Adding readily available clinical and biochemical data on age, glucose impairment, and gamma-glutamyl transferase (gGT) levels can significantly improve 10-year prediction of severe liver disease, according to study findings published in Alimentary Pharmacology & Therapeutics.
Researchers conducted a national population cohort study and obtained relevant data from the Swedish Apolipoprotein Mortality Risk (AMORIS) cohort of 812,073 individuals who underwent routine blood testing between 1985 and 1996. They explored the possibility of improving identification of patients at risk for developing severe liver disease within 10 years beyond the commonly applied Fibrosis-4 (FIB-4) scoring system.
Of these 812,073 individuals in the AMORIS cohort, 126,925 had available FIB-4 data. After a mean follow-up of 9.3 years, approximately 630 of the 126,925 (0.5%) participants developed severe liver disease based on International Classification of Diseases codes that indicated compensated or decompensated cirrhosis, hepatocellular carcinoma (HCC), alcohol-related cirrhosis, or mortality from these conditions.
The researchers analyzed incidence of severe liver disease in the context of 24 devised subgroups based on combinations of 4 different biochemical and clinical variables: glucose, gGT, age between 35 and 65 years, and FIB-4 score.
Only 7.3% of those with high FIB-4 scores developed severe liver disease within 10 years when using this factor alone to predict risk. After adding age between 35 and 65 years, level of glucose impairment, and gGT levels to their own risk prediction model, the researchers found that 10-year incidence of severe liver disease ranged from 0.2% for people between 35 and 65 years of age with low FIB-4 scores, normal gGT levels, and no diabetes or glucose impairment to 32.1% for people between 35 and 65 with high FIB-4 scores, high gGT levels, and diabetes or glucose impairment.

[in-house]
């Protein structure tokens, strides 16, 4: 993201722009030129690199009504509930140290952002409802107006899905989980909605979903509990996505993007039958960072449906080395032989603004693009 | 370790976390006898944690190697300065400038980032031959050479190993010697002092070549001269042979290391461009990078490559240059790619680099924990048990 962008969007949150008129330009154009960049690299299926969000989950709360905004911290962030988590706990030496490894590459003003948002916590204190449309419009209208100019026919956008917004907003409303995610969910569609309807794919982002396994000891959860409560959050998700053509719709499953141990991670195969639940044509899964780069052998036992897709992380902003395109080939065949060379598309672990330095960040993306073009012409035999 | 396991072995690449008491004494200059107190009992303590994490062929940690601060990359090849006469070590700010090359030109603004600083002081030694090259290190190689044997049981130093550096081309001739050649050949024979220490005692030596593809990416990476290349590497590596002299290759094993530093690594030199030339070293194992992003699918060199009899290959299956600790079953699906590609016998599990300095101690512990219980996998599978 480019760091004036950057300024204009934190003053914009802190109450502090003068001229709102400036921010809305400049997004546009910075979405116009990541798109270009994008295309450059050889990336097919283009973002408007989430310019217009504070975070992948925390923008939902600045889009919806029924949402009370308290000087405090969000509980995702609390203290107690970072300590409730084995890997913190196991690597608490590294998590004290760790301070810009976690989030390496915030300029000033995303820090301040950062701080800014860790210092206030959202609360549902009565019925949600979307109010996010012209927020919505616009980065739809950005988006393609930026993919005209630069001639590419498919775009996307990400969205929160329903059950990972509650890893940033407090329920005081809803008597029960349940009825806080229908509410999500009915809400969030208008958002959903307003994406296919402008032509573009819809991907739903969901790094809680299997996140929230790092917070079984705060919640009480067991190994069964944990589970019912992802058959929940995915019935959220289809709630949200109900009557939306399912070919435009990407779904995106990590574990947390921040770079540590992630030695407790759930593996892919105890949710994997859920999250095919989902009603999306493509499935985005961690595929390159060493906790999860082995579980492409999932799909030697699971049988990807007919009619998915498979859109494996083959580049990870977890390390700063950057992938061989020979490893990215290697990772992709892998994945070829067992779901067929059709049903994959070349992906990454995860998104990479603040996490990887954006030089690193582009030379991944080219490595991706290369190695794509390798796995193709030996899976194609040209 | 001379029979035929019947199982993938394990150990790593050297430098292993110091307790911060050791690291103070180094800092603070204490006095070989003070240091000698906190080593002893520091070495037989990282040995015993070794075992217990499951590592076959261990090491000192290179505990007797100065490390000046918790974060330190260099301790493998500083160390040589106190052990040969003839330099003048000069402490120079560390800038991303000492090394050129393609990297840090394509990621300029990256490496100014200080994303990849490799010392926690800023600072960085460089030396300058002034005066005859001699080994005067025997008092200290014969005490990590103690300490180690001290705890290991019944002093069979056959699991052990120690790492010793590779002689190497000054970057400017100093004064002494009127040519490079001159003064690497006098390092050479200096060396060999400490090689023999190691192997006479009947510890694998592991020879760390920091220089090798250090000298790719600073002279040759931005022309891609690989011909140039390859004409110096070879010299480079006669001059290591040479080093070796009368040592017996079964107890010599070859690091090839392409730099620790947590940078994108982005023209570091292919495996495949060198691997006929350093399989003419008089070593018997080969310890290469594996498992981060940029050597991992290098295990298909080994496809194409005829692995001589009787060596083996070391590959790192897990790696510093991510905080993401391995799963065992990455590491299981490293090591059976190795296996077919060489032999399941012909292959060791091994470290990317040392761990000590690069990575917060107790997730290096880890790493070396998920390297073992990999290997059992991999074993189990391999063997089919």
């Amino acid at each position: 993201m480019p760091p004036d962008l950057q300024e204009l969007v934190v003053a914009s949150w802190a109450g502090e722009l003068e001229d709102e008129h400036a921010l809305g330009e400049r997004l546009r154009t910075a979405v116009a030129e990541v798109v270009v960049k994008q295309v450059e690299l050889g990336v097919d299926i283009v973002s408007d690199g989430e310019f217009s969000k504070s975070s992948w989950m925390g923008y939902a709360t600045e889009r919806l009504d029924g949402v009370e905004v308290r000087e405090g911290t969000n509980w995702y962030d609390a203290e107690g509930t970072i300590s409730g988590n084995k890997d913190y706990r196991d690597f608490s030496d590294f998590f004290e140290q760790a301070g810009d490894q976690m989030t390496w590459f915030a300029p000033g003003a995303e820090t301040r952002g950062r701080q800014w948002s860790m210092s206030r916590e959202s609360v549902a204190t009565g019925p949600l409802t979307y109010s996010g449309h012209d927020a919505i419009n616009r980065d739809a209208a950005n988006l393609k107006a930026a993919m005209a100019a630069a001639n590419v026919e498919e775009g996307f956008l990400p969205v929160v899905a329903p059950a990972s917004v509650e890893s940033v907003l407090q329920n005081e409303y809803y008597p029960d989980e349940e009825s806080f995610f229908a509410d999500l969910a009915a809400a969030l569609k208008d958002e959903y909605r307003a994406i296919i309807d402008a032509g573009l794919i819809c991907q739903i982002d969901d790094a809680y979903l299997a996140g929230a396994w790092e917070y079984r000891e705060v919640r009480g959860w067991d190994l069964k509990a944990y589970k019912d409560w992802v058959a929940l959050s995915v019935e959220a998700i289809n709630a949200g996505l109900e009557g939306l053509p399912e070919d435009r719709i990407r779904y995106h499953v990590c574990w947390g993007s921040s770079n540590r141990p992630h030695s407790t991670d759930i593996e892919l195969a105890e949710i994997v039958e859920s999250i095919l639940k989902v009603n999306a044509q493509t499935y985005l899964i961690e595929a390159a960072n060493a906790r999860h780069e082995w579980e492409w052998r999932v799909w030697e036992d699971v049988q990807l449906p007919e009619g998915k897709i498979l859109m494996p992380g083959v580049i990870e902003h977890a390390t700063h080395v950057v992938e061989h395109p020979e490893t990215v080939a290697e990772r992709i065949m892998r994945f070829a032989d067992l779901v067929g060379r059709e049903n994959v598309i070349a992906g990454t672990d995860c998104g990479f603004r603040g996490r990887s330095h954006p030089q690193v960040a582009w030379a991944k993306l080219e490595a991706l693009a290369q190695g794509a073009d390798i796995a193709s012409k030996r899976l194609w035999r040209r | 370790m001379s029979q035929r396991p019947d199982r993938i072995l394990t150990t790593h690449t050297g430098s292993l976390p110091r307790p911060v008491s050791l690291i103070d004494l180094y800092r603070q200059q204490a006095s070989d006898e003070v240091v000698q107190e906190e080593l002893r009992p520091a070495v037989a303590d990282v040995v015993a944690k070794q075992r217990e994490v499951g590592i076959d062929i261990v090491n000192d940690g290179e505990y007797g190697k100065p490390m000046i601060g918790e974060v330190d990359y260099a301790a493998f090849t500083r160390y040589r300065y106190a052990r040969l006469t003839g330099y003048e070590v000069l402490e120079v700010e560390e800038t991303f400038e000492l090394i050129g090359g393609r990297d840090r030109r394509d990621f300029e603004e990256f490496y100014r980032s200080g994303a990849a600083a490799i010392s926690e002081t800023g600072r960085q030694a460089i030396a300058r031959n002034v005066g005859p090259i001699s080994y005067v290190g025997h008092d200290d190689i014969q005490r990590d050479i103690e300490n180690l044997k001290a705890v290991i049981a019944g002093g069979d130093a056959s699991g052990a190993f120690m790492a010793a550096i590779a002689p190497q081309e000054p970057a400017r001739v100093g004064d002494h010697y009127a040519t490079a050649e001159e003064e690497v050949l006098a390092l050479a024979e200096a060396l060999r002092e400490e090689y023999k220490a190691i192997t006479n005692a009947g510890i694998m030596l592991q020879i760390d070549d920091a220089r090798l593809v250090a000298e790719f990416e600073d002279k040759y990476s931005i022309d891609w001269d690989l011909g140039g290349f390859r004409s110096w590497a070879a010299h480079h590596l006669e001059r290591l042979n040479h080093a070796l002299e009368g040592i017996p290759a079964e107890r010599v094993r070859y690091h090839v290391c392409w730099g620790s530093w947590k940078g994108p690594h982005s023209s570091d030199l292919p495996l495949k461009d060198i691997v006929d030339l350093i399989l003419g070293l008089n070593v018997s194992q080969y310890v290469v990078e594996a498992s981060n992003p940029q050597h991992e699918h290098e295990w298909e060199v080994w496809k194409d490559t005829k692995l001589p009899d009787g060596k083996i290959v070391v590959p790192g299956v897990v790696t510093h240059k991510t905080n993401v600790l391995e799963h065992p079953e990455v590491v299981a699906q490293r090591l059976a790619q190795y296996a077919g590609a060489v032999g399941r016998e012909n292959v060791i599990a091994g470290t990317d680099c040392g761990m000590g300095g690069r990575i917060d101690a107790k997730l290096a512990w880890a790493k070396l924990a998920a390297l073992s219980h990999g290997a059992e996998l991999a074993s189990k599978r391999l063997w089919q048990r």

Limitations of the study include the lack of generalizability of study findings to the general population, the lack of external validation of the findings, and the lack of available data on alcohol biomarkers.
“Identification of subjects at increased risk of severe liver disease in the general population using the FIB-4 score can be substantially improved by adding age and specific biomarkers commonly available in the primary care setting,” the researchers conclude.
Disclosures: This study was partially funded by industry via a research grant. Please see the original source for more information.
Hagström H, Yan J, Talbäck M, et al. Improved prediction of 10-year risk of severe liver disease in the general population using commonly available biomarkers. Aliment Pharmacol Ther. Published online December 25, 2022. doi:10.1111/apt.17374